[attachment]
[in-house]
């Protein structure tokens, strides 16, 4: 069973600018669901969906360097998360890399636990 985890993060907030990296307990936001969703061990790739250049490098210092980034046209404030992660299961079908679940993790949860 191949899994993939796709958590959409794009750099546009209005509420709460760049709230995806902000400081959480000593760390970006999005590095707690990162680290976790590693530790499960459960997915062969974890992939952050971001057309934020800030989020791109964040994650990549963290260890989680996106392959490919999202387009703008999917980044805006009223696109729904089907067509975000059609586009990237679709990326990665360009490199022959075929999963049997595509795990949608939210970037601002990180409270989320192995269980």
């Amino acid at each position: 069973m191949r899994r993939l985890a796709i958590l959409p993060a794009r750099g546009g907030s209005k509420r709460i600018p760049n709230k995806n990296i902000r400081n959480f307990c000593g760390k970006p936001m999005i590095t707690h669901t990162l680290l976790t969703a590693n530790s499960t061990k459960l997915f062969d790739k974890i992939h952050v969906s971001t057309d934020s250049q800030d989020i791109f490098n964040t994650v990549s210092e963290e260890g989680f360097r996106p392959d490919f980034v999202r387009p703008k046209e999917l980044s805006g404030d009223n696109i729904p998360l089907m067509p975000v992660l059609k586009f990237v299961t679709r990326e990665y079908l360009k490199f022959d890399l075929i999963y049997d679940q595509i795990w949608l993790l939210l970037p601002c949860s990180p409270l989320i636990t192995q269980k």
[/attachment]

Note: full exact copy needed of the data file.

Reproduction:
[in-house]
């Protein structure tokens, strides 16, 4: 069973600018669901969906360097998360890399636990 985890993060907030990296307990936001969703061990790739250049490098210092980034046209404030992660299961079908679940993790949860 191949899994993939796709958590959409794009750099546009209005509420709460760049709230995806902000400081959480000593760390970006999005590095707690990162680290976790590693530790499960459960997915062969974890992939952050971001057309934020800030989020791109964040994650990549963290260890989680996106392959490919999202387009703008999917980044805006009223696109729904089907067509975000059609586009990237679709990326990665360009490199022959075929999963049997595509795990949608939210970037601002990180409270989320192995269980």
């Amino acid at each position: 069973m191949r899994r993939l985890a796709i958590l959409p993060a794009r750099g546009g907030s209005k509420r709460i600018p760049n709230k995806n990296i902000r400081n959480f307990c000593g760390k970006p936001m999005i590095t707690h669901t990162l680290l976790t969703a590693n530790s499960t061990k459960l997915f062969d790739k974890i992939h952050v969906s971001t057309d934020s250049q800030d989020i791109f490098n964040t994650v990549s210092e963290e260890g989680f360097r996106p392959d490919f980034v999202r387009p703008k046209e999917l980044s805006g404030d009223n696109i729904p998360l089907m067509p975000v992660l059609k586009f990237v299961t679709r990326e990665y079908l360009k490199f022959d890399l075929i999963y049997d679940q595509i795990w949608l993790l939210l970037p601002c949860s990180p409270l989320i636990t192995q269980k």